Vickers: ACS finances better than projected
By NEAL WAGNER / Managing Editor
ALABASTER – Through the end of its first fiscal year as a school system, Alabaster City Schools has done something “unheard of for a system our age,” according to ACS Superintendent Dr. Wayne Vickers.
“We have $10.681 million in reserve. That comes out to about 2.68 months in reserve,” Vickers said while giving Alabaster Board of Education members an update on the school system’s finances on Oct. 20. “For a school system that just finished its first year, we are in excellent financial shape as a school system. Some systems don’t have that, period.”
Alabaster City Schools wrapped up its first full fiscal year on Sept. 30 after it broke away from the Shelby County School System in July 2013.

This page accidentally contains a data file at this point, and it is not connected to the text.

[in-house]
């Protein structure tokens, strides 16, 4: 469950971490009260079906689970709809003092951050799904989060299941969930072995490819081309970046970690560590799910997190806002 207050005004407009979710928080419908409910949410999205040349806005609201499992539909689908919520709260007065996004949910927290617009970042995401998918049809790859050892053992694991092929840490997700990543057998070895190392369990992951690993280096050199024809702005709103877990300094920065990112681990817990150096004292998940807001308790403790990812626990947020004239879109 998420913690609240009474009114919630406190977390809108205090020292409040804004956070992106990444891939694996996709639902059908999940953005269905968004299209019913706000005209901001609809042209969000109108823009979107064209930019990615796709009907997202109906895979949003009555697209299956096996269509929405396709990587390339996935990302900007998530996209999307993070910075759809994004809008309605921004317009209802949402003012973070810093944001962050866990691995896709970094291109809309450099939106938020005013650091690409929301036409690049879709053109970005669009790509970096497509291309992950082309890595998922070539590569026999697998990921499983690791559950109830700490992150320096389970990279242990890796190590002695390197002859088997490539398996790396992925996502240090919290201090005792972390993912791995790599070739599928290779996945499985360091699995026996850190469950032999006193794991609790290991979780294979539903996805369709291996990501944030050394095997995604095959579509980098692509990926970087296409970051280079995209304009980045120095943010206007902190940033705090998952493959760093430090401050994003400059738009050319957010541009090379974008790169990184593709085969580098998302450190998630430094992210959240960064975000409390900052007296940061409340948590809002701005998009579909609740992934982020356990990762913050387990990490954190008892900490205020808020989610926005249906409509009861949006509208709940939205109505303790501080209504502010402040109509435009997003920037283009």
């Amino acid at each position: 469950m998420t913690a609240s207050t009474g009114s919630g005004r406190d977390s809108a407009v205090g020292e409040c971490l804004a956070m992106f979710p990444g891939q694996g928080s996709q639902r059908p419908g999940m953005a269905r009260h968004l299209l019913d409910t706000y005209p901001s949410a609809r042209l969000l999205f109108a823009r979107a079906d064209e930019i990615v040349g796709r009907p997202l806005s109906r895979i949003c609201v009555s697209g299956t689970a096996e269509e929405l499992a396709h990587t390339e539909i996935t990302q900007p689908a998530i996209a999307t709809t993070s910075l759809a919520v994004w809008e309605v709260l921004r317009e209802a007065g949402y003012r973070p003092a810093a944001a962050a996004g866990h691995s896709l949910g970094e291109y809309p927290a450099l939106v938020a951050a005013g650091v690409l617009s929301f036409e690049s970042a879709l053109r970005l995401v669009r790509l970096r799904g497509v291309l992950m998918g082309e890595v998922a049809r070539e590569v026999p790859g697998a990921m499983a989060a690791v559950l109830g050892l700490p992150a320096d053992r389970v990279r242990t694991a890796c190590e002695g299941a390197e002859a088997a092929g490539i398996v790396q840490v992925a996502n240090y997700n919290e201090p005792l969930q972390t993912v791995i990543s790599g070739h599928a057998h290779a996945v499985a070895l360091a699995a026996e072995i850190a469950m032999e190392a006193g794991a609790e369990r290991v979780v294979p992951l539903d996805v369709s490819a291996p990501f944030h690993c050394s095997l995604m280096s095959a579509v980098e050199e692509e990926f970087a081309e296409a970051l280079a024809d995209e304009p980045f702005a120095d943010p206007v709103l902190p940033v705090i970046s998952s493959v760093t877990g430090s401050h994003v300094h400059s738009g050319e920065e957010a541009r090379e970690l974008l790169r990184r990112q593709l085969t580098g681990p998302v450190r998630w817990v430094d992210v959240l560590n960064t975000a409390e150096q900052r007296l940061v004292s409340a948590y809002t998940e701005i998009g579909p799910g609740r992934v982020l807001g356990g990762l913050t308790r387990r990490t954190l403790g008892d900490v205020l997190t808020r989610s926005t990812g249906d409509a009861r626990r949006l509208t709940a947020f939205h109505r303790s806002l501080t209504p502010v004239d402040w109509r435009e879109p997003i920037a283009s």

While reviewing preliminary year-end budget numbers, Vickers said the city’s one-cent sales tax increase, which went into effect in 2011 and has been earmarked for the city school system for the next 30 years, generated about $1.6 million more than projected during the 2014 fiscal year.
Through the end of September, the school system had spent about 92 percent of its budgeted expenditures.
“There are still some things that have to be finalized, but those numbers are close,” Vickers said of the end-of-September budget figures.
“Any time you can come in above your revenue projections and below your expenses, you’re doing well,” Alabaster School Board President Adam Moseley said after the meeting.
The School Board voted in August to issue $120 million in bonds to construct a new high school and make improvements to the city’s existing school buildings. Vickers previously said the school system intends to break ground on the new high school off Thompson Road in November.
“We have tremendous needs, and we have the financial resources to take care of those needs for our students,” Vickers said.